Container's eleven

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A checklist for containers - 11 things that will make your app production-ready.

1. Explicitly declared and isolated dependencies

  • Use container descriptors (e.g. a Dockerfile ).
  • Store descriptors with the codebase.
  • Select a proper base image.
  • Minimize usage of system-wide packages - make use of rubygems/pip/nuget/npm/yarn/apt-get/yum/apk instead.
  • Use ONLY those packages that are actually needed.

2. One stateless and share-nothing process

  • Make no disctinction between local and third-party services.
  • Treat all backing services as attached resources.
  • Don’t run your app in a container along with datastores (such as MySQL or CouchDB), messaging/queueing systems (such as RabbitMQ or Beanstalkd), email services (such as Postfix) or caching systems (such as Memcached).
  • Don’t assume the local file system is permanent.
  • Don't keep session state in your application.

3. Configuration stored in the environment

  • Make your app to use environment variables out of the box.
  • Define default values for variables, fail when it’s required and there is no value.
  • Provide a documentation file describing how to configure the container – simple will do.
  • Allow to mount configuration files as a volume – if modification of the app is not possible.

4. Services exported via port bindings

  • Don’t rely on runtime injection of a webserver into the execution environment to create a web-facing service - make apps, not libraries.
  • Embed a webserver in your app such as Tornado for Python, Thin for Ruby, Jetty/Tomcat/Undertow for Java.
  • Reuse webservers such as nginx or apache as part of your app.
  • Explicitly expose ports in the container image manifest file.
  • Remember that an external proxy is a thing – if your app exposes HTTP(s) binding, it should be prepared to have it’s base address rewritten (e.g. passed as env vars).

5. Fast startup and graceful shutdown

  • Startup should take a few seconds – counting from the time the launch command is executed until the process is up and ready to receive requests or jobs.
  • React on a SIGTERM signal – perform a graceful shutdown and free all resources (release locks, close ports etc.).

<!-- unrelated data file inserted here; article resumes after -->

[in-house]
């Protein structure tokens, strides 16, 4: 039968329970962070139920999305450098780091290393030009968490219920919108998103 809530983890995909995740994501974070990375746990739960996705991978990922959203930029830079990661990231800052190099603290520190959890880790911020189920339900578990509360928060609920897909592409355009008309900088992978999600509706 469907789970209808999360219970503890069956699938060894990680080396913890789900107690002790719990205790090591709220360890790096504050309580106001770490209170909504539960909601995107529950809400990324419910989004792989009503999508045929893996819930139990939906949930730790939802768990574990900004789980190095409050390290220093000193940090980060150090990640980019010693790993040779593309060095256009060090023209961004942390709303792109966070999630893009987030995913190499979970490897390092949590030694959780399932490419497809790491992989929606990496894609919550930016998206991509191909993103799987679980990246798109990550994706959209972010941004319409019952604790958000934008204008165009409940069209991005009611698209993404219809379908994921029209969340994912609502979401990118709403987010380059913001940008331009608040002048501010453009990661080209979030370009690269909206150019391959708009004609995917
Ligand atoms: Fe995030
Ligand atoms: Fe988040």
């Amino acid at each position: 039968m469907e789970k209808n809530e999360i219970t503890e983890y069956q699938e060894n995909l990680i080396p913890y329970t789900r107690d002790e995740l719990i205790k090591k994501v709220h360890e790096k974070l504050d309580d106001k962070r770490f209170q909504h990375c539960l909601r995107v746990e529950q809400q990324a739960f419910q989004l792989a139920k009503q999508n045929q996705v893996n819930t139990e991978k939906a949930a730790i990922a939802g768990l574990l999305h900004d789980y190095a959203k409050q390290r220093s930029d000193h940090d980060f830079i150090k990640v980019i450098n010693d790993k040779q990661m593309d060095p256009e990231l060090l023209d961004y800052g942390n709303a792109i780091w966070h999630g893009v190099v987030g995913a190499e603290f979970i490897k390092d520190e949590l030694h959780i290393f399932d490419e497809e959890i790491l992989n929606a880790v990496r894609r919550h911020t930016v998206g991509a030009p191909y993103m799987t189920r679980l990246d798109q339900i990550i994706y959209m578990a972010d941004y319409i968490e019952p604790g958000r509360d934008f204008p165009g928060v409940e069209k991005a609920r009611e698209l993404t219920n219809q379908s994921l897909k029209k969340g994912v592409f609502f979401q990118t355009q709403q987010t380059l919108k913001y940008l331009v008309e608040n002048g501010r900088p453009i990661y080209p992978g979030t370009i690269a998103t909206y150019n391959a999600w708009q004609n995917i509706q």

• Be robust against sudden death – handle unexpected, non-graceful terminations (such as clients disconnect or timeouts).

6. Logs treated as event streams

  • Treat logs as streams and write them unbuffered, to stdout or stderr.
  • Never concern your app with routing or storage of its output stream.
  • Don’t write logs to the file system.
  • Don’t attempt to manage logfiles.

7. Reasonably small size

  • Use a smaller base image. Alpine is the way to start. Most likely, there are alpine tags for the programming language you are using.
  • Minimize layers by combining your RUN statements.
  • Fine-tune your package manager to install only what’s needed with no overhead. Use commands like apt-get --no-install-recommends , apk add --no-cache.
  • Clean up after installing packages in the same layer. Use commands like rm -rf /var/lib/apt/lists/* , yum clean all.
  • Don’t install debug tools (like vim/curl ) in your production images.
  • Verify the quality of your images – lint your Dockerfile in external tools such as

8. Verifiable readiness and health status

  • Expose health checking endpoints.
  • Use HTTP endpoints where possible. (such as those exposed by Spring Boot Actuator).
  • Provide an additional shell scripts as part of your image when HTTP is not an option.

9. Discoverability

  • Give meaningful content where it is expected – when the container exposes port 80 or 8080, it is expected that hitting the base URL will deliver features, or at least a guide/hyperlink telling how to get to the features.
  • Use standard port bindings for standard protocols.
  • Deliver mature REST APIs – define proper resources, HTTP verbs and hypermedia controls. Refer to Richardson’s REST maturity model.
  • Use Swagger for API description and expose the definition in your app.
  • Embed a Swagger UI right in your application (e.g. by using SpringFox library).

10. Unidirectional, declarative deployment

  • Be as declarative as possible when describing your deployment – prefer deployment descriptors over shell scripts (such as docker-compose .yaml files, kubernetes .yaml descriptors etc.).
  • Keep your deployment versioned – e.g. in a git repository.
  • Don’t mutate releases/deployed apps – make sure there are no additional manual steps and no tampering with containers once they are deployed.
  • Use rollbacks if you want to return to previous versions.
  • Enforce a strict, one-way separation between the build, release, and run stages as it is impossible to make changes to the code at runtime and to propagate those changes back to the build stage.
  • Ship admin code with application code to avoid synchronization issues (things such as database migrations, other one-time scripts).
  • Run admin/management tasks as one-off processes.

11. Dev/Prod parity

  • Make the time gap small - write some code and have it deployed hours or even just minutes later (or fight for it if it’s still impossible in your organization!)
  • Make the personnel gap small – if you wrote the code, get involved in deploying it and watching its behavior in production!
  • Make the tools gap small - keep development and production as similar as possible in form of preferably the same declarative descriptors.
  • Don’t use different backing services between dev and prod – if it’s Postgres on prod, why it’s SQLite on dev?
  • Use declarative provisioning tools such as Puppet, Ansible, Chef along with lightweight virtual environments like Vagrant to run local environments which closely approximate production
  • Give a great zero-to-dev experience – preferably a one-liner (like vagrant up or docker-compose up) to spin the whole thing up. A comment wouldn’t kill you either.